Genes linked to schizophrenia identified in ancestral African population

by Tianna Hicklin, Ph.D./National Institutes of Health

At a Glance

  • Researchers found damaging genetic variants linked to schizophrenia in the Xhosa population of South Africa.
  • The findings suggest that though the mutations involved in the disorder are different for each individual, genes with the same functions are involved in all populations.

Schizophrenia is a chronic and severe mental disorder. It affects how a person thinks, feels, and behaves. People with schizophrenia can experience hallucinations, delusions, and disordered thinking. Symptoms can be very disabling.

No single gene causes this disorder. Rather, many different genes are involved, with each patient carrying one or more severe mutations. Most genetic studies of schizophrenia to date have been carried out in people of European and Asian descent. However, African populations harbor the most genetic diversity because most of human evolution occurred in Africa. A relatively small number of people emigrated 50,000 to 100,000 years ago to establish other populations.

To identify and characterize genes related to schizophrenia in an ancestral African population, an international team of researchers sequenced and compared the genomes of more than 1,800 people who identified themselves as Xhosa. Xhosa people live throughout South Africa and are the largest population of the Eastern Cape region. About half the participants had been diagnosed with schizophrenia and half were not.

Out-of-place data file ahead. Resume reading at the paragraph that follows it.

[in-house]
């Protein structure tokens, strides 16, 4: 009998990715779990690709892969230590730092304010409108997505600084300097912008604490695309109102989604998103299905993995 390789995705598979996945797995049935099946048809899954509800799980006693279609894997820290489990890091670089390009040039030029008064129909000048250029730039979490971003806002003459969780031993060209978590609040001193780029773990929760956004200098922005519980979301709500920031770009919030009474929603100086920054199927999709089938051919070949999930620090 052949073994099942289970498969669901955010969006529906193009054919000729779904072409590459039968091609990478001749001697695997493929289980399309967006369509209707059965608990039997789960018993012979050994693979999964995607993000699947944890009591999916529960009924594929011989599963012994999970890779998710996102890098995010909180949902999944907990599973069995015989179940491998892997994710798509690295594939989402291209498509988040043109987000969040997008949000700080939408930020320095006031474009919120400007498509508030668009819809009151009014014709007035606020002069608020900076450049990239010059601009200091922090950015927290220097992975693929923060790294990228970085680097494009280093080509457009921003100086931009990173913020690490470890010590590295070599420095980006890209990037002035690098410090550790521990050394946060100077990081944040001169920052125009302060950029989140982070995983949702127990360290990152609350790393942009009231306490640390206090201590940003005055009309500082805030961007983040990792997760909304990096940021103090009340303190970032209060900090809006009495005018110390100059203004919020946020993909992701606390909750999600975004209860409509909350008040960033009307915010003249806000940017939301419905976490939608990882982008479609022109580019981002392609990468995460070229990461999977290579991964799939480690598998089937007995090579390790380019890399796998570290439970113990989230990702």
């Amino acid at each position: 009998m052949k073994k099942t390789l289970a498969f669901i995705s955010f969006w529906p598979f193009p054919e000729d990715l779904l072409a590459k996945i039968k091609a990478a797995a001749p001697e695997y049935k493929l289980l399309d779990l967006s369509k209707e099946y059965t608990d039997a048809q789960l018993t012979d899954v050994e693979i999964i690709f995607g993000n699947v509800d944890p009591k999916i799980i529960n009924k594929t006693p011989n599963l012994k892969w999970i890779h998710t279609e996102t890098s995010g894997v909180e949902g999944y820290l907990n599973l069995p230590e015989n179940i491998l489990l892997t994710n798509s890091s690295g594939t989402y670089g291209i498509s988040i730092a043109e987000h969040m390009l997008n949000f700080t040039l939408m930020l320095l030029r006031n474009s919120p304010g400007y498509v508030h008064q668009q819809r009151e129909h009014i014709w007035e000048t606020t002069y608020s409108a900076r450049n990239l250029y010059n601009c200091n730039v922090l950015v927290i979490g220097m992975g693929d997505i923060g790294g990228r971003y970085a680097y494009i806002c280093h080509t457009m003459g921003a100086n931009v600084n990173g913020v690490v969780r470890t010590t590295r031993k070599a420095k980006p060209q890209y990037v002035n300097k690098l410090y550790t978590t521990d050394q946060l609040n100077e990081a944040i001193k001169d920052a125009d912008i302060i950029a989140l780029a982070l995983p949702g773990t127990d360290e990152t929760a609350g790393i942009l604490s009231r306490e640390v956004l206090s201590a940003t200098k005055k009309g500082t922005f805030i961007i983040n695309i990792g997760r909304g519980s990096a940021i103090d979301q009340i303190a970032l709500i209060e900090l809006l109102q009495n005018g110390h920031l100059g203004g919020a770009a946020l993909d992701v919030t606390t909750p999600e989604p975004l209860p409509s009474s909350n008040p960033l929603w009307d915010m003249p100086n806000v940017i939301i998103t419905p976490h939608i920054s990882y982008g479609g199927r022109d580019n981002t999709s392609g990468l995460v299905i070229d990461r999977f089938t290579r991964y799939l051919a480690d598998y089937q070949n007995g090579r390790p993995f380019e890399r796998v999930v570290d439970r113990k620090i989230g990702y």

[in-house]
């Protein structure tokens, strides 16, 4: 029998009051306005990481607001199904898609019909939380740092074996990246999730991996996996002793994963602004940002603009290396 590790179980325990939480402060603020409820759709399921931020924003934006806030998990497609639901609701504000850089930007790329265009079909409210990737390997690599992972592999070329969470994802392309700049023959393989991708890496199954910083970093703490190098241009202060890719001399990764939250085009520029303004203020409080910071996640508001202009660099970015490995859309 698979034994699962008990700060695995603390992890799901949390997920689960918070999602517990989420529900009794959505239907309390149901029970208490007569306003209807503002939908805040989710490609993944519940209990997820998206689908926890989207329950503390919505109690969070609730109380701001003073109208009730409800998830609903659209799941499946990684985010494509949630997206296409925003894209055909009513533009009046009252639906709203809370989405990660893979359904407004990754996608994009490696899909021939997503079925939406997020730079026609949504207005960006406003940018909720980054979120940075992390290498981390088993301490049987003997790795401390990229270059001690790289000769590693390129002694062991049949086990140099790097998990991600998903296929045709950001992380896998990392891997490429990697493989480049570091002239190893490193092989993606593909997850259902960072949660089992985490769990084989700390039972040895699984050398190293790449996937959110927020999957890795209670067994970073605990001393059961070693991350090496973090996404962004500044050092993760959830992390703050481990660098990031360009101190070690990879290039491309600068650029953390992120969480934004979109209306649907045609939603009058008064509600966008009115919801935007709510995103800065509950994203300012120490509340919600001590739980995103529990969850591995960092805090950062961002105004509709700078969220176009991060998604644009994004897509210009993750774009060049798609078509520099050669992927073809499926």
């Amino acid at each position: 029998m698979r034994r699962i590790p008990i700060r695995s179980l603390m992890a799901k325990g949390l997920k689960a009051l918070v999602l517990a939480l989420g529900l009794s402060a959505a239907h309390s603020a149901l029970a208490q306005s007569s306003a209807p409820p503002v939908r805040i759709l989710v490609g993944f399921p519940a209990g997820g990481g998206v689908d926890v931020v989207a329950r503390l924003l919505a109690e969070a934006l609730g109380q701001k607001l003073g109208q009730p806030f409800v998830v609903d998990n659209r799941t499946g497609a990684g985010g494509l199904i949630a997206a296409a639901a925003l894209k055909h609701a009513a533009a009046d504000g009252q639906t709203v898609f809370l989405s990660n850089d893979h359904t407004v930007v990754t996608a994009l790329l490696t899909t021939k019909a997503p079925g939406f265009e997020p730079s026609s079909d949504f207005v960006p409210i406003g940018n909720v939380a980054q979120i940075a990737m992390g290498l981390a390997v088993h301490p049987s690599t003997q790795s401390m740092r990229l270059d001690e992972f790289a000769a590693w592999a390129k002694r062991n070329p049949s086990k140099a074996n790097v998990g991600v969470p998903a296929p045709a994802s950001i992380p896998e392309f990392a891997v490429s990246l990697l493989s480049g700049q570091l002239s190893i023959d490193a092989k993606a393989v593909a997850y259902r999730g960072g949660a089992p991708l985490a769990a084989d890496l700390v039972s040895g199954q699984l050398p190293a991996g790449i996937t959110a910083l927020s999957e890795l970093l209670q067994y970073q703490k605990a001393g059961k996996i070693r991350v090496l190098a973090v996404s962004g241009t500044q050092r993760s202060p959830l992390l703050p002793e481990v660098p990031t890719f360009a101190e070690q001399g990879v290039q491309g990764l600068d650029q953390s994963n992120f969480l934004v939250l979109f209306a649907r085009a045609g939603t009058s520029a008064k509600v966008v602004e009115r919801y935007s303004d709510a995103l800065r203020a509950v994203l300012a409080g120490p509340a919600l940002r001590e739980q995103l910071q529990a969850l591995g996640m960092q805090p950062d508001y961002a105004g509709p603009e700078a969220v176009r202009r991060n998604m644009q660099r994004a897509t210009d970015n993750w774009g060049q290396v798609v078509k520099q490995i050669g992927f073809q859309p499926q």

The research team was led by Drs. Mary-Claire King and Jon M. McClellan at the University of Washington, Dan Stein at the University of Cape Town, South Africa, and Ezra Susser at Columbia University. Their work was funded in part by NIH’s National Institute of Mental Health (NIMH) and National Human Genome Research Institute (NHGRI). Results were published online on January 31, 2020, in Science.

The researchers found that genetic variation, in general, was greater in the Xhosa population compared with the largely non-African genomes that have been studied in the past.

The team then looked for changes in sequence, or mutations, in the exome—the set of genes that code for proteins. They found that people with schizophrenia were more likely to have unique, damaging mutations in their genes.

Those with the disorder were also more likely to have these mutations specifically in genes involved in brain development and in the functioning of synapses, which carry out communication between brain cells.

The team compared these genetic changes in the Xhosa population with those from genetic studies of people with schizophrenia from Sweden. Both studies found mutations in genes related to synaptic function. However, the results from the Xhosa study showed larger effect sizes. The authors suggest that the greater genetic diversity in the African population increases the power of genetic studies to identify genes related to behavioral disorders.

“The presence of only a few DNA variations damaging to synaptic function could have an outsized effect on schizophrenia,” Susser says. “While these variants differ from person to person, we believe they may disrupt neural pathways that elevate the risk for schizophrenia.”

“The genes and pathways identified by this research inform the understanding of schizophrenia for all human populations,” King adds, “and suggest potential mechanisms for the design of more effective treatments.”


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